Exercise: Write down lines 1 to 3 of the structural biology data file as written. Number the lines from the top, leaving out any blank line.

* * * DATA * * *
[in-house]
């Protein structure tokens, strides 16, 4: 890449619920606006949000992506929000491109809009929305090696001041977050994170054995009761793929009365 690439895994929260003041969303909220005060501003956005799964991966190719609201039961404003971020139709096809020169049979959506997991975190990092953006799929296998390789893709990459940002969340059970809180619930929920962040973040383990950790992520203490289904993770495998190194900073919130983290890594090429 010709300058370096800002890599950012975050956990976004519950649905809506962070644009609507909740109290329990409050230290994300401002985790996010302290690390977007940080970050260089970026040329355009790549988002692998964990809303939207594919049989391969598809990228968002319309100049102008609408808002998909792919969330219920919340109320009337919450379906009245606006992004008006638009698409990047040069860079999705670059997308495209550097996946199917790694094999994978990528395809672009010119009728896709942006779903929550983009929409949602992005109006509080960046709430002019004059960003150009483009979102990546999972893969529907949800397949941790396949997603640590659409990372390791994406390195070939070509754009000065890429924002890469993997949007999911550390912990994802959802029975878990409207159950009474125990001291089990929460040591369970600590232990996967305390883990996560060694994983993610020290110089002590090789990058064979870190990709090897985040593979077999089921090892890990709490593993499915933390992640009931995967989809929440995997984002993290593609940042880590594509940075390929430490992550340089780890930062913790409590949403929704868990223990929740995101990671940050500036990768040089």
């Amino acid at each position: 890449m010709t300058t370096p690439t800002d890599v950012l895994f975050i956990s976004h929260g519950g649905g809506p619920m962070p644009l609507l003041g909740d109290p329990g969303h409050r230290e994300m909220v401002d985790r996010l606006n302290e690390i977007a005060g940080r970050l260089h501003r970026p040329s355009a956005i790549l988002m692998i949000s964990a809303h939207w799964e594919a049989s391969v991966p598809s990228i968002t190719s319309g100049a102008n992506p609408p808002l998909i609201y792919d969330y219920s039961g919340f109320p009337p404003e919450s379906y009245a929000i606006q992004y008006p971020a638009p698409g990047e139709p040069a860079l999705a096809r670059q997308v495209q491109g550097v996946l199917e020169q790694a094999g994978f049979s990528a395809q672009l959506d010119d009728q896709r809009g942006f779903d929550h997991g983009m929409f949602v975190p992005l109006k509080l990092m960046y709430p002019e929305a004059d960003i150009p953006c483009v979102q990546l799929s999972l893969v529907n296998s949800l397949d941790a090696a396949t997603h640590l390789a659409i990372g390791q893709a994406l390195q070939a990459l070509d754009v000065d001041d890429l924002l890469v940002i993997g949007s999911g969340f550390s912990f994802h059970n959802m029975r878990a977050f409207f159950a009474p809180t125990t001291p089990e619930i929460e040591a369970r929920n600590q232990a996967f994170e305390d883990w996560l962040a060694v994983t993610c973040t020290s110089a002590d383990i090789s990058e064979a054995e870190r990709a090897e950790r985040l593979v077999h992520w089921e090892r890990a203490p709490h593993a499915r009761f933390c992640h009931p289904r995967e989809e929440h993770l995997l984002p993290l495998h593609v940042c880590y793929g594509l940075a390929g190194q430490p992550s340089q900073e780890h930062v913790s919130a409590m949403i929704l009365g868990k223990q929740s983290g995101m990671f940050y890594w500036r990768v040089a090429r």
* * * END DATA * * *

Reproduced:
[in-house]
């Protein structure tokens, strides 16, 4: 890449619920606006949000992506929000491109809009929305090696001041977050994170054995009761793929009365 690439895994929260003041969303909220005060501003956005799964991966190719609201039961404003971020139709096809020169049979959506997991975190990092953006799929296998390789893709990459940002969340059970809180619930929920962040973040383990950790992520203490289904993770495998190194900073919130983290890594090429 010709300058370096800002890599950012975050956990976004519950649905809506962070644009609507909740109290329990409050230290994300401002985790996010302290690390977007940080970050260089970026040329355009790549988002692998964990809303939207594919049989391969598809990228968002319309100049102008609408808002998909792919969330219920919340109320009337919450379906009245606006992004008006638009698409990047040069860079999705670059997308495209550097996946199917790694094999994978990528395809672009010119009728896709942006779903929550983009929409949602992005109006509080960046709430002019004059960003150009483009979102990546999972893969529907949800397949941790396949997603640590659409990372390791994406390195070939070509754009000065890429924002890469993997949007999911550390912990994802959802029975878990409207159950009474125990001291089990929460040591369970600590232990996967305390883990996560060694994983993610020290110089002590090789990058064979870190990709090897985040593979077999089921090892890990709490593993499915933390992640009931995967989809929440995997984002993290593609940042880590594509940075390929430490992550340089780890930062913790409590949403929704868990223990929740995101990671940050500036990768040089």
């Amino acid at each position: 890449m010709t300058t370096p690439t800002d890599v950012l895994f975050i956990s976004h929260g519950g649905g809506p619920m962070p644009l609507l003041g909740d109290p329990g969303h409050r230290e994300m909220v401002d985790r996010l606006n302290e690390i977007a005060g940080r970050l260089h501003r970026p040329s355009a956005i790549l988002m692998i949000s964990a809303h939207w799964e594919a049989s391969v991966p598809s990228i968002t190719s319309g100049a102008n992506p609408p808002l998909i609201y792919d969330y219920s039961g919340f109320p009337p404003e919450s379906y009245a929000i606006q992004y008006p971020a638009p698409g990047e139709p040069a860079l999705a096809r670059q997308v495209q491109g550097v996946l199917e020169q790694a094999g994978f049979s990528a395809q672009l959506d010119d009728q896709r809009g942006f779903d929550h997991g983009m929409f949602v975190p992005l109006k509080l990092m960046y709430p002019e929305a004059d960003i150009p953006c483009v979102q990546l799929s999972l893969v529907n296998s949800l397949d941790a090696a396949t997603h640590l390789a659409i990372g390791q893709a994406l390195q070939a990459l070509d754009v000065d001041d890429l924002l890469v940002i993997g949007s999911g969340f550390s912990f994802h059970n959802m029975r878990a977050f409207f159950a009474p809180t125990t001291p089990e619930i929460e040591a369970r929920n600590q232990a996967f994170e305390d883990w996560l962040a060694v994983t993610c973040t020290s110089a002590d383990i090789s990058e064979a054995e870190r990709a090897e950790r985040l593979v077999h992520w089921e090892r890990a203490p709490h593993a499915r009761f933390c992640h009931p289904r995967e989809e929440h993770l995997l984002p993290l495998h593609v940042c880590y793929g594509l940075a390929g190194q430490p992550s340089q900073e780890h930062v913790s919130a409590m949403i929704l009365g868990k223990q929740s983290g995101m990671f940050y890594w500036r990768v040089a090429r």